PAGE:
By Aly Verjee
Amid continuing political drama in both Egypt and Ethiopia, the management of Africa's longest river might not seem an urgent priority. But every year that passes without meaningful cooperation between the Nile Basin's two most populous states narrows the room to find compromise over that most precious of finite and depleting resources: fresh water. With the appointment of a new government in Egypt and the death of Ethiopia's long-serving prime minister, Meles Zenawi, the emergence of new leadership in both countries presents opportunity for renewed dialogue and cooperation on Nile waters. …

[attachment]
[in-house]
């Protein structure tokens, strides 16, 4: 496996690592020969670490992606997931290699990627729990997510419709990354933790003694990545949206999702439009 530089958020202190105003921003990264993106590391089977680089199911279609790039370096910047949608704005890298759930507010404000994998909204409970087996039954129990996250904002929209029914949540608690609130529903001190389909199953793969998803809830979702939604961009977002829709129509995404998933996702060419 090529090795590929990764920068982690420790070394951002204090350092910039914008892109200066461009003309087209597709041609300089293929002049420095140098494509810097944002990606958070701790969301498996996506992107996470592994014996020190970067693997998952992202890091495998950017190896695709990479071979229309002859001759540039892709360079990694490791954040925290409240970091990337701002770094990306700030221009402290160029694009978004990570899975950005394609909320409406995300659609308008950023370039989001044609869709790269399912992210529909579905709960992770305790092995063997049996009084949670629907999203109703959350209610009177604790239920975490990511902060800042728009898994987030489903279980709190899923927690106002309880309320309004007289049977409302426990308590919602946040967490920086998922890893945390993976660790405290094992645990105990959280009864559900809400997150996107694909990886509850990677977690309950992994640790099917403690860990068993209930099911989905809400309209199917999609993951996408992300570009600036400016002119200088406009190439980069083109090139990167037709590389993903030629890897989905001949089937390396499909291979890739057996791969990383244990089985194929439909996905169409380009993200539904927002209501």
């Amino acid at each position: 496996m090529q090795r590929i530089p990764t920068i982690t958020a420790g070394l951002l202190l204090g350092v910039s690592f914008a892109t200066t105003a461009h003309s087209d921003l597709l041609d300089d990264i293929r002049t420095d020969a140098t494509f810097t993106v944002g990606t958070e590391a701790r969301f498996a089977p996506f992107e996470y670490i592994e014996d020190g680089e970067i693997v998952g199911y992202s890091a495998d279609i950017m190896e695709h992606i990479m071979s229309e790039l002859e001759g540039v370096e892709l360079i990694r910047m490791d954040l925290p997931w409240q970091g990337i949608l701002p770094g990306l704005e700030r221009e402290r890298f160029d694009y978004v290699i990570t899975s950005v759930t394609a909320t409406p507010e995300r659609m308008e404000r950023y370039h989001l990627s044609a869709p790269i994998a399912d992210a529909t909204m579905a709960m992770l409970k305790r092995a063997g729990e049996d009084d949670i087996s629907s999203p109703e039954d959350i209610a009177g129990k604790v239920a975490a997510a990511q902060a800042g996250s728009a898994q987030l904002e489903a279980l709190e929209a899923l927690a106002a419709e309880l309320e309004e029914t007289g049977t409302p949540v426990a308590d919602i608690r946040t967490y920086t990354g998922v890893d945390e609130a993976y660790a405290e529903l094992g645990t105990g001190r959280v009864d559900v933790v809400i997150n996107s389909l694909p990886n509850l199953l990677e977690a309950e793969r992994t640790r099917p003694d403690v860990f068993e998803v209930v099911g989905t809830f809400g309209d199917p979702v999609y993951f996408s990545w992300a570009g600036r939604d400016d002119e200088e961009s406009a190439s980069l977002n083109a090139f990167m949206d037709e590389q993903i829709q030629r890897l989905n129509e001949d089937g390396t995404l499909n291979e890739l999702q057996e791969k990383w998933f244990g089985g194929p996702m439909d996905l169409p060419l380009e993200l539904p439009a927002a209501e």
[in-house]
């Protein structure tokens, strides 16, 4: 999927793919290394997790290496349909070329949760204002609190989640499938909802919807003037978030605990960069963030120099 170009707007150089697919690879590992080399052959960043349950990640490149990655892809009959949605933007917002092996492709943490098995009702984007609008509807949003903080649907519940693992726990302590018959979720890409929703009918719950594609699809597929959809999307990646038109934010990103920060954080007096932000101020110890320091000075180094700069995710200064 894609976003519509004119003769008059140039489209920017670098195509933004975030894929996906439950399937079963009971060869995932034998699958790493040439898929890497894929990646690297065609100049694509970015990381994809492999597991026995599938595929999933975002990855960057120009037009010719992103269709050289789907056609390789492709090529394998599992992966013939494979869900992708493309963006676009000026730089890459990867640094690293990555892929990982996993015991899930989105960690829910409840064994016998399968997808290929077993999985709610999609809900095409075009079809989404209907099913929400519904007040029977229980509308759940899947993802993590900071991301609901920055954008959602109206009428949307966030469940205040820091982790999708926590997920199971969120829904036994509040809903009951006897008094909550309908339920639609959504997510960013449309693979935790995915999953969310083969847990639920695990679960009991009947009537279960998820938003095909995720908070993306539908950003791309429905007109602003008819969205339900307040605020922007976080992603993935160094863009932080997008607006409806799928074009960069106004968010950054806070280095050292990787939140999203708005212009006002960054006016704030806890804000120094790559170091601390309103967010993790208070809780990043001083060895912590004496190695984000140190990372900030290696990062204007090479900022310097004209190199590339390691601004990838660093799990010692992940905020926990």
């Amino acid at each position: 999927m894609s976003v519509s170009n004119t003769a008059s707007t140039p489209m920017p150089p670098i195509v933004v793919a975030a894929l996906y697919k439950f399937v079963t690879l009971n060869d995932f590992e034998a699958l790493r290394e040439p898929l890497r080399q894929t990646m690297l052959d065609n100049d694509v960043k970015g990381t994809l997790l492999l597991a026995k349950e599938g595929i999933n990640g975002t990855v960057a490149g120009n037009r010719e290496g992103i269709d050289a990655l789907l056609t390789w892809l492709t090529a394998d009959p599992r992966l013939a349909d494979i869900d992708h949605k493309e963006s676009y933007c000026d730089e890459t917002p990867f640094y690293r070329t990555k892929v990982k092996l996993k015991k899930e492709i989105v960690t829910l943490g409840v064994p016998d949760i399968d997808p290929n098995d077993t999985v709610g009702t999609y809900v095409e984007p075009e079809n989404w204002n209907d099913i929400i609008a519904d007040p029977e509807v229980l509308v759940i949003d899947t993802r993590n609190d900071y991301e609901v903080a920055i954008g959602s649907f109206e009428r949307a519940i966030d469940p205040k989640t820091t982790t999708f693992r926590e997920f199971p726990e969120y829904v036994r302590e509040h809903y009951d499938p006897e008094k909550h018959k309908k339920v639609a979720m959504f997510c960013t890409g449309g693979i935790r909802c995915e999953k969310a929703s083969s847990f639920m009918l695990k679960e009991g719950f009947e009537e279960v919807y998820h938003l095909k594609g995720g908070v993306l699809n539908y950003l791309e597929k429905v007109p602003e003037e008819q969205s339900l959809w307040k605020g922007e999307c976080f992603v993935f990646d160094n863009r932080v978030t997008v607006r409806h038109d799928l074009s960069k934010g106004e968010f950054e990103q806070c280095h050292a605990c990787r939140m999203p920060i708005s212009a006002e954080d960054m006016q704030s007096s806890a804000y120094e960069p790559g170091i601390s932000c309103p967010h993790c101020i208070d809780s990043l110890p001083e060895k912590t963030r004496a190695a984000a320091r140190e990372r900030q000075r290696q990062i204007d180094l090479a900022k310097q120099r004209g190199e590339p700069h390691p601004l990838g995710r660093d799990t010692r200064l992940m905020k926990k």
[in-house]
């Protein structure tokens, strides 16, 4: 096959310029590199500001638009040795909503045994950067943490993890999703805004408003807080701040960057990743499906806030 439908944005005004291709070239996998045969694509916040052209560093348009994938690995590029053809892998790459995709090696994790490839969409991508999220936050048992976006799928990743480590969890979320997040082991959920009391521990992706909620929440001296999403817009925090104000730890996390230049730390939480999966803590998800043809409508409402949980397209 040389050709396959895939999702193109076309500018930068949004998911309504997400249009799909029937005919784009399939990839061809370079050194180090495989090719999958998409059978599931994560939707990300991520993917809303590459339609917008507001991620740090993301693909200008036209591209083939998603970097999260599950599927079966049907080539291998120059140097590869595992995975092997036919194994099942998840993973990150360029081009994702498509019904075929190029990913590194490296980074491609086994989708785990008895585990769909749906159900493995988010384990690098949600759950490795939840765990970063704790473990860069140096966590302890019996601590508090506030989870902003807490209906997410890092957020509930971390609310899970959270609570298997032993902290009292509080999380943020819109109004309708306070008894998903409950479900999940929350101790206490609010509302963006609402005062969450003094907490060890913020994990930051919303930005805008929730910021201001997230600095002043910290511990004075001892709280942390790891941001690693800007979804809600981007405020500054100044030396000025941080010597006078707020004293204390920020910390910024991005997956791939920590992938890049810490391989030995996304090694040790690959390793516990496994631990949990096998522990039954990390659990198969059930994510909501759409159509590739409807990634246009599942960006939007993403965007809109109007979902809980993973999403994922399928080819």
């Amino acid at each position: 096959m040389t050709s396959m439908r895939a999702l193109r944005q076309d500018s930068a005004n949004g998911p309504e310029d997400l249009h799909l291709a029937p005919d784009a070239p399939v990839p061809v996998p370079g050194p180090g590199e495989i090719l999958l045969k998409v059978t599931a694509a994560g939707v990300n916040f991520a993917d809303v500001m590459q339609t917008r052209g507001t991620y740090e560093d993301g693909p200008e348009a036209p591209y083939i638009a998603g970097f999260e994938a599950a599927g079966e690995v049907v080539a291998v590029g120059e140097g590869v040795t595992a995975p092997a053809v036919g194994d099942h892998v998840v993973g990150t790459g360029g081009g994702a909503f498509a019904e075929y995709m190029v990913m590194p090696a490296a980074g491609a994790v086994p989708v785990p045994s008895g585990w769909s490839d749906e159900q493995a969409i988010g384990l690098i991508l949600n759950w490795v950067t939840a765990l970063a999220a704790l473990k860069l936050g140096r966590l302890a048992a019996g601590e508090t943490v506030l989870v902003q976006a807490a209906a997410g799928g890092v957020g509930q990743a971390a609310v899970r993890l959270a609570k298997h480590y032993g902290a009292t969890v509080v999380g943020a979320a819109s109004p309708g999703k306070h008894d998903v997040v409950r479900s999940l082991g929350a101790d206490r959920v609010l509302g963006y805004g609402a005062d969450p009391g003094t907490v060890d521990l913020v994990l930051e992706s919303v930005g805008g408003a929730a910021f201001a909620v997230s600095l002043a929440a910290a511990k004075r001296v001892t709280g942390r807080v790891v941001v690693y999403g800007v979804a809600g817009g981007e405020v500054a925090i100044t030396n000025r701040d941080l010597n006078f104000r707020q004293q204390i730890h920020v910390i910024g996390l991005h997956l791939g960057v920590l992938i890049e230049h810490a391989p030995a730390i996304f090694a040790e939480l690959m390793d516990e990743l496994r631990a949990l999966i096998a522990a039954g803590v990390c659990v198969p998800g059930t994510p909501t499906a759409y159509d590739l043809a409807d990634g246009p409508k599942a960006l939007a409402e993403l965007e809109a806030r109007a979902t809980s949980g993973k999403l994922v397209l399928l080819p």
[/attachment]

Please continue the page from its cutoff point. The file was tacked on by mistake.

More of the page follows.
No war over water is imminently probable. Yet even the colonial legacy that gives Egypt the bulk of the Nile's flow, and in the absence of a new consensus determines the share of Nile waters – treaties signed in 1929 and 1959 are still in effect, even though the signatories did not even consult Ethiopia or other upstream states – is not enough to meet Egyptian demand.
Aly Verjee is senior researcher at the Rift Valley Institute, specialising in the politics of eastern Africa.